health

Feb. 9, 2022

LINEO MABEKEBEKE

3 min read

Govt pays M200 000 to treat each cancer patient

Govt pays M200 000 to treat each cancer patient

Director General of Health Services at the Ministry of Health, Dr ’Nyane Letsie

Story highlights

  • A local cancer survivor, ’Malillo Mokhesi says she is lucky to be alive
  • While most women suffer from breast cancer, men are faced with a debilitating prostate cancer

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THE Lesotho Government pays between M150 000 and M200 000 for each cancer patient who has to be accommodated, transported and treated, and also depending on other individual requirements.

Cancer related deaths are estimated to be 1 189 per year in Lesotho with a mortality-to-incidence ratio of over 80.7 percent while cancer of the cervix is the leading cause of cancer deaths among women.

While most women suffer from breast cancer, men are faced with a debilitating prostate cancer, mostly in Maseru followed by Leribe and Berea.

Up to January 2021, Sankatana Center of Excellence, Oncology and Cervical Cancer Clinic had provided different types of treatment ranging from symptomatic, radiation, thermotherapy, chemo-radiation, surgery to a total of 488 oncology clients.

Treatment is mainly done surgically in the country while chemotherapy, radiation require patients to be referred to Bloemfontein, South Africa, for further management and advanced treatment.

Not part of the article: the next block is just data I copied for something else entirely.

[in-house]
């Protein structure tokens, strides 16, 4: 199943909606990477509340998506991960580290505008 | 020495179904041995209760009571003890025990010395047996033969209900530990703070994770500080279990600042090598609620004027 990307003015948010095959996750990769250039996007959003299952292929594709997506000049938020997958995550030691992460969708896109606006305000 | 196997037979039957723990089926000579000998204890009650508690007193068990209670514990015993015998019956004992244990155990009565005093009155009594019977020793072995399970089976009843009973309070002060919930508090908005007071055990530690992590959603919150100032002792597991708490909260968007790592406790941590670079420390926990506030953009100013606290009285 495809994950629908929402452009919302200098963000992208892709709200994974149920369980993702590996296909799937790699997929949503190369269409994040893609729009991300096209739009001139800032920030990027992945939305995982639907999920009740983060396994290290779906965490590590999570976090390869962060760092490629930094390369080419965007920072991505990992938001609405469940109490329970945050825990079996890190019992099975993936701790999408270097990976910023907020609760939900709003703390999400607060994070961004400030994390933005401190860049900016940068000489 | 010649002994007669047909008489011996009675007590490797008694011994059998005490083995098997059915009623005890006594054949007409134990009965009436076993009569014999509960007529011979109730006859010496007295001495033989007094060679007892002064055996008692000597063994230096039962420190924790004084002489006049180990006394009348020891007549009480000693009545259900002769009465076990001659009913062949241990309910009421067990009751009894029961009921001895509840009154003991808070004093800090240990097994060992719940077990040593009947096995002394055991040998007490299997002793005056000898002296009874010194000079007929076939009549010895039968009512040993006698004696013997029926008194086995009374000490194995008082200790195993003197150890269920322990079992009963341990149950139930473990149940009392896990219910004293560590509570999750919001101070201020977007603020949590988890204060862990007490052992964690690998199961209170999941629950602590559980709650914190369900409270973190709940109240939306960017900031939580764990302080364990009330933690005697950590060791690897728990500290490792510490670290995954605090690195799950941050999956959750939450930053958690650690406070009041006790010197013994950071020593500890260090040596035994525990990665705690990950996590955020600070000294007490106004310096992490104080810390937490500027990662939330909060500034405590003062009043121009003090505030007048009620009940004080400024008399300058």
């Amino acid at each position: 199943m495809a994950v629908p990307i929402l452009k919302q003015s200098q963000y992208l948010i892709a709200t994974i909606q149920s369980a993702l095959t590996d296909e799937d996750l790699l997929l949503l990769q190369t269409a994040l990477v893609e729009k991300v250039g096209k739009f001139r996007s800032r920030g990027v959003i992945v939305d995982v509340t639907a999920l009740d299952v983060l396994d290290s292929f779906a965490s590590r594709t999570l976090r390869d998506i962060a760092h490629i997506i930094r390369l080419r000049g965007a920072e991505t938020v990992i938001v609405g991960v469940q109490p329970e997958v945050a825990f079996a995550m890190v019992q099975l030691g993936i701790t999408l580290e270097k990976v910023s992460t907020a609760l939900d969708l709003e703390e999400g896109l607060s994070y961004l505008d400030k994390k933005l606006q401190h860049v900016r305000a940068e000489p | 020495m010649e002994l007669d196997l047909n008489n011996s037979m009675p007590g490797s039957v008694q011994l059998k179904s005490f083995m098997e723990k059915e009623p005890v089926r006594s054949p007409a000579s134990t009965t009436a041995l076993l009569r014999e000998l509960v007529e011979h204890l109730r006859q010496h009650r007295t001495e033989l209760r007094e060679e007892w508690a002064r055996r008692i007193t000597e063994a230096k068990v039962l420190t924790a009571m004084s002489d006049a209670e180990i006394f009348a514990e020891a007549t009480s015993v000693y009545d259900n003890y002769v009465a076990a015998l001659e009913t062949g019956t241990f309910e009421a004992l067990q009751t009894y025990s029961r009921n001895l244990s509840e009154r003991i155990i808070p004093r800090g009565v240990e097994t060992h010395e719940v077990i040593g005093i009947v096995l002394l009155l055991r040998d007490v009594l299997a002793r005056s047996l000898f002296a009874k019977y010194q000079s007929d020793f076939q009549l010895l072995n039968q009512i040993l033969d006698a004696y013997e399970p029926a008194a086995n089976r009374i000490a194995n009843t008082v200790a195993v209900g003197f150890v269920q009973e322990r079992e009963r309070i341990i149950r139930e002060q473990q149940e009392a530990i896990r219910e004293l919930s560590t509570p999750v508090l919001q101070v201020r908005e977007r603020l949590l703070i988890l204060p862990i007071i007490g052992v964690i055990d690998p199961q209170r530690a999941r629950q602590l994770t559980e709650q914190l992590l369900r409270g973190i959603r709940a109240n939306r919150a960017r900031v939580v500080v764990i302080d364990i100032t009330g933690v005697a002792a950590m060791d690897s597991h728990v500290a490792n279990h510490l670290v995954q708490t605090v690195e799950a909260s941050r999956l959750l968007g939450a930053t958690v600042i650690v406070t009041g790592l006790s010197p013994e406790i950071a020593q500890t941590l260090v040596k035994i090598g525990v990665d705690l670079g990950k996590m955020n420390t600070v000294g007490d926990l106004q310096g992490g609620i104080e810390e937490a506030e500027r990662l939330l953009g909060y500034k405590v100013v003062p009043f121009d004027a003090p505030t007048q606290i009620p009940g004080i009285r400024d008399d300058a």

Living with a new body shape after being diagnosed with cancer two years ago is a challenge for ’Malillo Mokhesi.

Her problem started when one of her breasts had to be cut off, a totally different feel and look from what she knew herself to be.

Ms Mokhesi tells Maseru Metro that she is living from day to day putting a brave face to the treatment, surgery and chemotherapy.

“The struggle to survive with a new body proves to be even a bigger challenge than I thought,” she adds.

Along with emotional, mental and financial stress, she says cancer and its treatment can be devastating.

 “Other changes can be permanent like loss of body parts especially after breast surgery,” she said.

She was quick to note that she was lucky to get family support in order to cope with her condition. “Regardless of the changes I am going through, they are always there for me,” she added.

Director General of Health Services at the Ministry of Health, Dr ’Nyane Letsie says understanding and recognising the inequalities in cancer care around the globe was fundamental to educating and raising awareness.

In this year’s commemoration of the World Cancer Day themed “Close the care gap”, Dr Letsie said cancer was now a major cause of morbidity and mortality in Lesotho.

“This is the fifth cause of death among adult men and second among female adults,” she also said.

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Dr Letsie said people across the world observed the World Cancer Day to create awareness, inspire change and reduce the global impact of cancer.

“The aim is to reduce misconceptions surrounding cancer and the prejudices associated with it and to help people in getting the right information about it,” she also said.

The World Cancer Day is an annual event that is celebrated on February 4.

It is the one singular initiative under which the entire world can unite together in the fight against the global cancer epidemic.

The World Cancer Day aims to prevent millions of deaths each year by raising awareness and education about cancer, and pressing governments and individuals across the world to take action against the disease.

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